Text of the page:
"It's based on the structural design, where they have room to have more plies. Honeycomb is going to make it thicker, monolithic is thinner, but honeycomb is going to give you less weight than adding plies of material. It's a fine line between how we make the honeycomb or the monolithic in the parts of the material," says James Funk, general manager of Learjet 85 operations.
Querétaro has long been a target of outsourcing strategies for aerospace manufacturing, but no project there is more technically ambitious than the Learjet 85's composite fuselage barrel, and no company has more lofty plans for Querétaro than Bombardier.
Construction is already under way on buildings adjacent to the Learjet 85 factory, where Bombardier will build the aft fuselage for the Global 7000 and Global 8000 large-cabin jets.
Even within Bombardier, the Querétaro site has risen up the Learjet supply chain. The Short Brothers site in Belfast ships the composite skins for the Learjet 85 to Querétaro, where they are put together in completed assemblies.
The Learjet 85 will feature a glass cockpit
The workers first assemble the wing skeleton, including the front spar, auxiliary spar, rear spar and centre box inside a horizontal tool. The wing-box is then loaded into a vertical position where the skins are attached to the skeleton. Next, workers move the wing into another horizontal position to install final components and seal the fuel tanks.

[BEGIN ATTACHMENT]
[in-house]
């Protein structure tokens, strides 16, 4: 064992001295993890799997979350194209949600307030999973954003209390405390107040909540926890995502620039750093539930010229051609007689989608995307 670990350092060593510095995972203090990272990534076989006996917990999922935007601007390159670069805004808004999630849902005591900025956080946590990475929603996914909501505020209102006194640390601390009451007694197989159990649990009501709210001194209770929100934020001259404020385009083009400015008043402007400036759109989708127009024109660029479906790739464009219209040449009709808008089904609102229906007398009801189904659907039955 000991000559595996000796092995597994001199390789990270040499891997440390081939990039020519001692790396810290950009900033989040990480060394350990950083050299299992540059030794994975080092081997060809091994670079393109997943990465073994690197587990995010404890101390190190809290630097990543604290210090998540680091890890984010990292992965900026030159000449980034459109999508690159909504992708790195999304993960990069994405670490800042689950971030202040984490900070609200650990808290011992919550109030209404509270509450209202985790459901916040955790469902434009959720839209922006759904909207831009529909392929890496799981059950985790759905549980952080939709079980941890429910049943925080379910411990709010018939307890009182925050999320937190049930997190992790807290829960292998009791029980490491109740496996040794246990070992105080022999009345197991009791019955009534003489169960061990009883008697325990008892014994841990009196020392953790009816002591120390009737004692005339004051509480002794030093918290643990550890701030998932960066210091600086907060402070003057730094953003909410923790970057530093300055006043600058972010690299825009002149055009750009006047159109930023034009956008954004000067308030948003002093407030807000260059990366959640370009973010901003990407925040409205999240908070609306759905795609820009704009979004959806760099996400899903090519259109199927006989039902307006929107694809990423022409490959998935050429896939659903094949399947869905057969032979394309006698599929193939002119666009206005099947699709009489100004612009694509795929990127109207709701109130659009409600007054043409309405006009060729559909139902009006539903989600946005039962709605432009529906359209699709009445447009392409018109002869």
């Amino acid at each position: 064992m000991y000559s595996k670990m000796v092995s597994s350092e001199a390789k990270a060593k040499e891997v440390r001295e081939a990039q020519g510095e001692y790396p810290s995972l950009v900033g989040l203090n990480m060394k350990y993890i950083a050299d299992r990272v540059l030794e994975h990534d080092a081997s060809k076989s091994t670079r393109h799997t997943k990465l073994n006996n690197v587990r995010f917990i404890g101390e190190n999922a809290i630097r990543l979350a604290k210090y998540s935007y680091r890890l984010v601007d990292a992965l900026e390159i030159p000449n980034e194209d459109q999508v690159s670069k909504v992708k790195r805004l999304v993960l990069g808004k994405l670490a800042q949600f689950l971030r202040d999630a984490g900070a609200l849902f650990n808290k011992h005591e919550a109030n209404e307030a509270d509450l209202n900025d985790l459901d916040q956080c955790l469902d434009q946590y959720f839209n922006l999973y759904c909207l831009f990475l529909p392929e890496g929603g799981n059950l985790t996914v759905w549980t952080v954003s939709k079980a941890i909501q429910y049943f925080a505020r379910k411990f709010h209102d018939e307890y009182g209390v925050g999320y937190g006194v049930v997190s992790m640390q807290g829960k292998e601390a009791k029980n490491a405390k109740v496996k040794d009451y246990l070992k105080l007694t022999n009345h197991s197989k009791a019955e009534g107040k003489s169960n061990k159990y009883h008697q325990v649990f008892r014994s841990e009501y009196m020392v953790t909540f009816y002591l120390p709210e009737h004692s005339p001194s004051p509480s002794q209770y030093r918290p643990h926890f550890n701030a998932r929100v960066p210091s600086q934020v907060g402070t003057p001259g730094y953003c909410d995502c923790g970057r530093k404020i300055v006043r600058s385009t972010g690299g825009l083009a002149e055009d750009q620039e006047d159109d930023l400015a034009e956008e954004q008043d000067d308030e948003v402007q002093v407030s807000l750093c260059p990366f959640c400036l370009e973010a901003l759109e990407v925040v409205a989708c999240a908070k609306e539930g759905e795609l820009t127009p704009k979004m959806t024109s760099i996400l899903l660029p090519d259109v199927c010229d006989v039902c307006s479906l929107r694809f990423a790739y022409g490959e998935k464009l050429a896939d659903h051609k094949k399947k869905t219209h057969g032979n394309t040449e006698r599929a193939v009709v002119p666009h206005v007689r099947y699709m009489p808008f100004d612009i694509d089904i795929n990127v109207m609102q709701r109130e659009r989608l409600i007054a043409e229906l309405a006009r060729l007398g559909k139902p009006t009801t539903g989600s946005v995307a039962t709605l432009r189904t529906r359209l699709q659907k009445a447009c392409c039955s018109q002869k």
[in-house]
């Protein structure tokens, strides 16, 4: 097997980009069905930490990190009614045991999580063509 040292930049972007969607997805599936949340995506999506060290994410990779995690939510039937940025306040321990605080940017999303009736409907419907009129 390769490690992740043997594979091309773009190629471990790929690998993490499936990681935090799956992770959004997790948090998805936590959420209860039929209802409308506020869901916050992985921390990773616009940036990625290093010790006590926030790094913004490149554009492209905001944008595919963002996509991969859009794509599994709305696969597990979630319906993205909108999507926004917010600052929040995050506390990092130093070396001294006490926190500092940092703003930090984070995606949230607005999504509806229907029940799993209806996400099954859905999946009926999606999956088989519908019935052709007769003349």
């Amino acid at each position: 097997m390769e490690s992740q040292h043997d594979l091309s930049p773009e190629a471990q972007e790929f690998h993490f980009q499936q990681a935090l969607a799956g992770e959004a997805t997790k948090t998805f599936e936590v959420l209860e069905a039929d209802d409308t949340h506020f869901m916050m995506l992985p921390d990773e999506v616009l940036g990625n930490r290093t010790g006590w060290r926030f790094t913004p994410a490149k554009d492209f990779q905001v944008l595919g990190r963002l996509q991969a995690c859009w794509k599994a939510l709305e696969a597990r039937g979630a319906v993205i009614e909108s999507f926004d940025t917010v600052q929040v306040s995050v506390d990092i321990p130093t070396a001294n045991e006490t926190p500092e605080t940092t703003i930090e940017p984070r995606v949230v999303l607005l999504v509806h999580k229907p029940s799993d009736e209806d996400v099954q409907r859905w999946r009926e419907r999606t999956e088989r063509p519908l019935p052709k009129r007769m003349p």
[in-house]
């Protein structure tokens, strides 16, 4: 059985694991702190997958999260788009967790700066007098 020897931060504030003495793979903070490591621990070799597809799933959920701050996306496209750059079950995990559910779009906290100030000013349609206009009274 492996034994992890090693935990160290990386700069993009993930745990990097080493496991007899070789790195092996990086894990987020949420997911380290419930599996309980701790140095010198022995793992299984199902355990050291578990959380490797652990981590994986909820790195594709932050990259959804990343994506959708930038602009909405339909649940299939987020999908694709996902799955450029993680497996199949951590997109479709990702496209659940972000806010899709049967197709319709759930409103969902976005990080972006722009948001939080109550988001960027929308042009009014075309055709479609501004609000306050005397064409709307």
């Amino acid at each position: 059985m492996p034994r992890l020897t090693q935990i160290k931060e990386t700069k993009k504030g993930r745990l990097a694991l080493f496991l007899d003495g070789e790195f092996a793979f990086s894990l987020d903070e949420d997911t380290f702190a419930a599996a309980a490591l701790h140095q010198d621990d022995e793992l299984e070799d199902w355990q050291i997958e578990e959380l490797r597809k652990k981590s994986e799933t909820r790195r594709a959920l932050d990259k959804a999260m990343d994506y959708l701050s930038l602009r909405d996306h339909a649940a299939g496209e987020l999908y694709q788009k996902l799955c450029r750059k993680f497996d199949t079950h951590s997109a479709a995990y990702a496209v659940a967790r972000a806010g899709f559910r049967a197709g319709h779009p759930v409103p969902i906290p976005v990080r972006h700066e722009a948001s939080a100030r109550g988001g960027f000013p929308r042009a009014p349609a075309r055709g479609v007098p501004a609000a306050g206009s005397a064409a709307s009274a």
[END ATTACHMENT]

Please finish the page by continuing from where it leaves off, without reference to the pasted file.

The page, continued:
In mid-September, the Querétaro plant had both wing sets for FTV-1 and the structural test article in the vertical positions, with completion scheduled for November. The completed wings will be shipped to Wichita, where the wings will be joined to the fuselage, and assembly completed by installing the avionics, landing gear and cabin interiors.
Indeed, both fuselages were on display in the final assembly hangar in Wichita. Sitting nearby were a pair of Pratt & Whitney Canada 307Bs, which were being instrumented for flight test before installation on FTV-1. In Toronto, P&WC and Bombardier were conducting tests on the engine's new thrust reversers which, Funk says, are "progressing quite well".
The structural test article will be inducted into the National Institute for Aviation Research (NIAR), an aerospace certification and testing house affiliated with Wichita State University. The NIAR is transforming an abandoned Wichita civic centre into a testing facility for aircraft structures.
While awaiting the wing sets from Querétaro, the Learjet 85 team in Wichita is focusing on aircraft systems and the Rockwell Collins Vision Flight Deck - a glass cockpit with synthetic vision and auto-throttles.
Bombardier has activated a systems integration test simulator (SITS) in Wichita to run through the maturity of the avionics software, with the goal to achieve entry into service reliability at first flight. That means Bombardier is driving its suppliers to deliver components and software at a higher maturity level than typically demanded by a manufacturer, Acs says.
"The more mature the systems are, the easier it will be to go through the flight-test programme," he adds. "When [systems suppliers] send us something, I don't want to take it off [the aircraft] again. These are the ground rules we have with our supply base."
In mid-September, Bombardier was running the aircraft systems through a third loop of testing in the SITS. On every loop, new problems are identified and the supplier comes back with a fix. Past Learjet programmes required suppliers to go through the process only twice, Acs says.
"Find things, roll it away, clean it up and come back," he says. "The important thing is you are touching things up."
Source: Flight International